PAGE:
It’s a fishbowl. I may write a critical piece about a person and see them the same day in the grocery store. That doesn’t influence my reporting of course, but it makes the stakes higher than in a bigger market where I might be just one reporter on a larger team. We aren’t the only game in town, there’s an online-only competitor, three radio stations and a CBC bureau also in Nelson, but the Star moves the news needle here. Our standard for reporting is the same you would expect for The Globe and Mail, for example, and our readers not only hold us to it but also call us out if they feel we don’t meet that standard.
What story are you most proud of working on?
A local artist named Darwin Greyeyes disappeared in 2017. I decided to investigate why and ended up spending five or six months on the story. I put my whole soul into the reporting and writing of it. When it was published in February 2018 it was the longest story the Star had ever published. The story won a BCYNCA Ma Murray feature writing award, which was terrific for our newsroom. But personally I felt very privileged to write an intimate piece about mental health. I’ve suffered from clinical depression, and Darwin had bipolar disorder and suffered from anxiety. His parents and three siblings had attended a residential school, which traumatized the family. The positive feedback I received from his family after it was published meant, and continues to mean, everything to me.
What's your favourite memory from J-school?
There’s so many, but one in particular stands out. When Barack Obama was making his first presidential address in 2009, a large group of my classmates were watching together in one of the common rooms. We all knew we were watching history, and we were all on our way to great things as well. I felt very fortunate to be at [the university] and have a lot of fond memories. But something about that day sticks with me.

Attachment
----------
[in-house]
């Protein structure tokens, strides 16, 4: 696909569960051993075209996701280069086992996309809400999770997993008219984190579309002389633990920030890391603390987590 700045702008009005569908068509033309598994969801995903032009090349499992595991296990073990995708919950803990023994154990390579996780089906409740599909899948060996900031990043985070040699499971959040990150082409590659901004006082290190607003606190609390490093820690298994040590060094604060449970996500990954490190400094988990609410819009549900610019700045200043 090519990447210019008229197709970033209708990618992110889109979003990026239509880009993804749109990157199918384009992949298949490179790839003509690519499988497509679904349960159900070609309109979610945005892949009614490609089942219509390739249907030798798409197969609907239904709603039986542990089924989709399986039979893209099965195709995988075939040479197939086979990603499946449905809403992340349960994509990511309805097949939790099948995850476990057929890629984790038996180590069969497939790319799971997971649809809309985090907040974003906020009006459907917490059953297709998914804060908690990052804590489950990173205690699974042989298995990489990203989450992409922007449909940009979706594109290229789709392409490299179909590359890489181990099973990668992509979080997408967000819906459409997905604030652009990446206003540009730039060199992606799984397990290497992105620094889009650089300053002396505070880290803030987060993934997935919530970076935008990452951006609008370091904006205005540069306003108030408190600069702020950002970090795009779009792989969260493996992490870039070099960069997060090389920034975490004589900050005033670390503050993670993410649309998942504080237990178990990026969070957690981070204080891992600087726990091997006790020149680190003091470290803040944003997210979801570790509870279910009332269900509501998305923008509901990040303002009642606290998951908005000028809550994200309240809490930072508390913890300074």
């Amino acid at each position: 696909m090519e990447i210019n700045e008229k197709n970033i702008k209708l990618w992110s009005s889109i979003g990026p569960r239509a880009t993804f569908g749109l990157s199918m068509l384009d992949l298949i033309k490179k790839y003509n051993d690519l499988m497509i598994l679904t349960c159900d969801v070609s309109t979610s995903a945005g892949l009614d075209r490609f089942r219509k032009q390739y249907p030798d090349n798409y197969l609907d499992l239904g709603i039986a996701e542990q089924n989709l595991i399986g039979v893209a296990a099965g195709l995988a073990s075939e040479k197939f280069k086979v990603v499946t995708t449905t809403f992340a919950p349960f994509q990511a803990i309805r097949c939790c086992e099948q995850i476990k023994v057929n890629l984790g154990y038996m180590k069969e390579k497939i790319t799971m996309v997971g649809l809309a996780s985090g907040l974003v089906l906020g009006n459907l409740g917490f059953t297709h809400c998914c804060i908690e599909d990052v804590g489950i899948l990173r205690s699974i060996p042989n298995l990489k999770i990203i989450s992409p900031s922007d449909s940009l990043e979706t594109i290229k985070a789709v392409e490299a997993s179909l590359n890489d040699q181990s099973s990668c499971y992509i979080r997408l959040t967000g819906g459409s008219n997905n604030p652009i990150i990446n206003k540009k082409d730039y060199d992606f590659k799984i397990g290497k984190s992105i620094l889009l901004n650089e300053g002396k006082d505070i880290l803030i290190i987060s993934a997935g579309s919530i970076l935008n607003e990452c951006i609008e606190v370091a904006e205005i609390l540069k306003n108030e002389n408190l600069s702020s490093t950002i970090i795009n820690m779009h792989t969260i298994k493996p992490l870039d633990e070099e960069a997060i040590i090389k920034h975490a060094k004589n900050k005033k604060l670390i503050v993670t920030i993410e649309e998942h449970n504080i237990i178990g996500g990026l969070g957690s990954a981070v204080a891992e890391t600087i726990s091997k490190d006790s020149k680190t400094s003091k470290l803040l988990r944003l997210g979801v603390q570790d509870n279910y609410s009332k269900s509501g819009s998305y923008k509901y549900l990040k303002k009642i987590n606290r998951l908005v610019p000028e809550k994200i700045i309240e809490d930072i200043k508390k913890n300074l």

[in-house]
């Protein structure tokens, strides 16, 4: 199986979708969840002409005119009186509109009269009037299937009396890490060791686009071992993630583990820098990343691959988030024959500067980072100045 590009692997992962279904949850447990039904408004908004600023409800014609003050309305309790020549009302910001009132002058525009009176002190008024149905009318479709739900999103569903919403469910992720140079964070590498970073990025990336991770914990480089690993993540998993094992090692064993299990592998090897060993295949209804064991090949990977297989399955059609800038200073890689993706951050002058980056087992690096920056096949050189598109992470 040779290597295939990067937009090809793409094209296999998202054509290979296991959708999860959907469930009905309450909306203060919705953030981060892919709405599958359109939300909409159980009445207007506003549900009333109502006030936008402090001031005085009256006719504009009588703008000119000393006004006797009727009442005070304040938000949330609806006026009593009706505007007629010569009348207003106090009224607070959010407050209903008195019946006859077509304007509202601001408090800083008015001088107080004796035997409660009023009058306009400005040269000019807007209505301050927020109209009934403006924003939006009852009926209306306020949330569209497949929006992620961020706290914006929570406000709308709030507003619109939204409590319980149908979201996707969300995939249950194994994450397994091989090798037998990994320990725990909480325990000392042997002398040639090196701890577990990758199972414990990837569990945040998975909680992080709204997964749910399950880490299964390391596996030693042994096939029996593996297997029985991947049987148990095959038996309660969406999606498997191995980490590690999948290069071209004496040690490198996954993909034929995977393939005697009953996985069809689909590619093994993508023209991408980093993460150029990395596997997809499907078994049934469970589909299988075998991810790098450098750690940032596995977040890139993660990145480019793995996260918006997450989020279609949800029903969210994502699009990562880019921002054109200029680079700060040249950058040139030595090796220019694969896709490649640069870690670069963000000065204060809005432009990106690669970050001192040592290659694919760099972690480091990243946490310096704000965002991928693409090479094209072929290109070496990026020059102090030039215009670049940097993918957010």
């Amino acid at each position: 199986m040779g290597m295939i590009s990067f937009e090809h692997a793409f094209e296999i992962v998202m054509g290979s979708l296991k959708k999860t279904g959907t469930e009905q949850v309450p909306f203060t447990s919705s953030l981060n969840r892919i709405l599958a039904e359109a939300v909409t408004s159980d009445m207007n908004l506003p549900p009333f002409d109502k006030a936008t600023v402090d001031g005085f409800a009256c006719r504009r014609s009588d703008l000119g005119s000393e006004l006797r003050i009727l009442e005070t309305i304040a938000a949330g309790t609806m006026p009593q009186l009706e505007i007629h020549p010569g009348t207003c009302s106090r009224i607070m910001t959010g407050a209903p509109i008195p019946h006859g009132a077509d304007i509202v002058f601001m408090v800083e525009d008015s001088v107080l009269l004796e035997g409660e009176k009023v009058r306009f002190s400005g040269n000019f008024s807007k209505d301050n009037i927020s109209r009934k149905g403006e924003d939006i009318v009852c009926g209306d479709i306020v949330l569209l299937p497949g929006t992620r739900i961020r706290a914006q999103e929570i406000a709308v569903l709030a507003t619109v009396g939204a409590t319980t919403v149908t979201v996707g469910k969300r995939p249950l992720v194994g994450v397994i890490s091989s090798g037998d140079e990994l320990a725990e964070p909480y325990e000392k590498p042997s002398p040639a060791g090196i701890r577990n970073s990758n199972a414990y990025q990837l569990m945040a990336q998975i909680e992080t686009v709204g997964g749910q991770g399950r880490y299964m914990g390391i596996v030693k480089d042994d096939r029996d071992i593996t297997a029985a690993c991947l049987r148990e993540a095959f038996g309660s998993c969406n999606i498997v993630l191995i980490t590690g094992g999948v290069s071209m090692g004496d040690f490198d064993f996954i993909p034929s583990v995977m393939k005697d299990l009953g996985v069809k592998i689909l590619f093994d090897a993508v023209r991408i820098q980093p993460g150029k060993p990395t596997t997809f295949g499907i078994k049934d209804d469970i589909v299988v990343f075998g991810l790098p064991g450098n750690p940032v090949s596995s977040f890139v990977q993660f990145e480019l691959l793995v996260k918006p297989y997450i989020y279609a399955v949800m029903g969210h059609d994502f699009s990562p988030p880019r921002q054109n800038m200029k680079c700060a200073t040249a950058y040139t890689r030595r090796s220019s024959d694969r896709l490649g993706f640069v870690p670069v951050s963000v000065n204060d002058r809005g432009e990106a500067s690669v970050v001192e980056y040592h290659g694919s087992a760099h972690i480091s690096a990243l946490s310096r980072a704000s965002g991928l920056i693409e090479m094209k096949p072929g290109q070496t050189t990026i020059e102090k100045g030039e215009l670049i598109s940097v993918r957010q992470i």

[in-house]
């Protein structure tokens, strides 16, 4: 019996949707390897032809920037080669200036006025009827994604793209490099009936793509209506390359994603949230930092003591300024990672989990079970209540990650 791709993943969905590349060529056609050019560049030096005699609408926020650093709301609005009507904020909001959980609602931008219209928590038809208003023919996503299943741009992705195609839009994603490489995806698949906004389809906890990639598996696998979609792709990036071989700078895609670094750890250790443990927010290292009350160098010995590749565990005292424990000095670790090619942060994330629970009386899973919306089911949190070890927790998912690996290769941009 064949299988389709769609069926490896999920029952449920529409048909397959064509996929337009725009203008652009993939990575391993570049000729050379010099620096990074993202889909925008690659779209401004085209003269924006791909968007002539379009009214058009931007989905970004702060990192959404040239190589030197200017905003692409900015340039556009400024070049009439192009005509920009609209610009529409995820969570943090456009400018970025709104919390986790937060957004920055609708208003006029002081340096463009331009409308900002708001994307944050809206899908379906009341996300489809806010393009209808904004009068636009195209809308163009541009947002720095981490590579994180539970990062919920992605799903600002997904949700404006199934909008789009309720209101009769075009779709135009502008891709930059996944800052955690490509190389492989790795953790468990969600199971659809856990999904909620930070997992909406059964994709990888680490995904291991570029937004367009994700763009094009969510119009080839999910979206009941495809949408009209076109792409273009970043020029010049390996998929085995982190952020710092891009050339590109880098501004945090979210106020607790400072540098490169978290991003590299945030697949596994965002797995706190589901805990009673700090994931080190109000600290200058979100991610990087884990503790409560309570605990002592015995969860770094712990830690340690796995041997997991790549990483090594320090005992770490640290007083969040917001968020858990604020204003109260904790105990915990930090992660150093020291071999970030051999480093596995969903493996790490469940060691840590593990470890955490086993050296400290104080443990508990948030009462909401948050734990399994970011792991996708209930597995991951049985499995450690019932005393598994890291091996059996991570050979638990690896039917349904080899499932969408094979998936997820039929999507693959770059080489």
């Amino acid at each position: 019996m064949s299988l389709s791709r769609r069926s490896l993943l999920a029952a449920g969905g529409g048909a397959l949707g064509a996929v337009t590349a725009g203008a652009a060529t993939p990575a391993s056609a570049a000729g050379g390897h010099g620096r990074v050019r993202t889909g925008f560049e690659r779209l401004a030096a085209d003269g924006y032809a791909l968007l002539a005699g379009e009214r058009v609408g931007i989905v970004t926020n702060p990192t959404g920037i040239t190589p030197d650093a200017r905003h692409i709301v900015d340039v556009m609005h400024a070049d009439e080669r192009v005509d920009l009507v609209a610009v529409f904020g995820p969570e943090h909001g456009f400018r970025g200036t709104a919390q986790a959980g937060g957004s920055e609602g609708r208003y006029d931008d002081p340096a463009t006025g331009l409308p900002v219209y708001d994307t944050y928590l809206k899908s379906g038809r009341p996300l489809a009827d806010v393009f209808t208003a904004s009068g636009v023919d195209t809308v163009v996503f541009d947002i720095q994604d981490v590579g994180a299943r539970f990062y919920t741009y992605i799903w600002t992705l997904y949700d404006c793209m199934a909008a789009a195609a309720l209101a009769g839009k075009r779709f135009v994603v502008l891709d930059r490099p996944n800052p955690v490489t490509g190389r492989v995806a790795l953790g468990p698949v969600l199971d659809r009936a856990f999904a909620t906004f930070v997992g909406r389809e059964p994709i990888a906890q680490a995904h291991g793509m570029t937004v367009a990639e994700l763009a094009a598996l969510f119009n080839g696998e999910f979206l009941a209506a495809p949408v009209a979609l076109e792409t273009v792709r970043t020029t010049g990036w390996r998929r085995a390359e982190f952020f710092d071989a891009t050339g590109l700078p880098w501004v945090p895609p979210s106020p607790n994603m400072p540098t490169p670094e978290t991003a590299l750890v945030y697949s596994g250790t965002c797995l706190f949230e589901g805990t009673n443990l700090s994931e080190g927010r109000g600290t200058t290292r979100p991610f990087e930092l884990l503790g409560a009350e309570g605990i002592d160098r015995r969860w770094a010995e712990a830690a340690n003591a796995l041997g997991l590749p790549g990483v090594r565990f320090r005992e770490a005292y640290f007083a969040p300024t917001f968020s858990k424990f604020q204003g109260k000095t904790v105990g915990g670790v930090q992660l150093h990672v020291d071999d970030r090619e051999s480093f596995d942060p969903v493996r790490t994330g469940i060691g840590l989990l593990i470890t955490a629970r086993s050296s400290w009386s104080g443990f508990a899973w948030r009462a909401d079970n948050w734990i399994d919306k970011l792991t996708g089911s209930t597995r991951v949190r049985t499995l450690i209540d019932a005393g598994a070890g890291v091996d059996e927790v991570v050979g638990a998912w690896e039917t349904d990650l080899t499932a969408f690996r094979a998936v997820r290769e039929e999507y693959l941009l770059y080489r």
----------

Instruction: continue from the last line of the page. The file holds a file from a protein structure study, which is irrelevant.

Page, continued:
Any memorable School of Journalism professors during your time at the university?
Ivor Shapiro, who taught me to write with empathy. Bruce Gillespie, who now teaches at Wilfrid Laurier where he’s program co-ordinator of the university’s journalism program, taught me a love for long-form journalism. But there were so many others as well. Janice Neil, Kamal Al-Solaylee, Robert Cribb and the late Cynthia Brouse were so important to me during those years.
What advice would you give to current journalism students?
Leave major markets. Truly.
The Star is a Black Press paper. A couple years ago the company created a digital desk, introduced Slack and became a much more efficient news organization. It’s been wonderful, because I’ve been able to see firsthand how much incredible work is done in smaller markets. The reporters I work with are a service to their communities and are in turn appreciated (and read) so much more than they might have been in Vancouver, for example.
Circulation numbers don’t equal quality, especially now as we see more Canadian journalists being laid off due to a struggling industry, poor financial management or now a global pandemic. If the craft of journalism matters to you, go find the opportunity to do it even if it means a smaller paper. You might be surprised by how rewarding it is.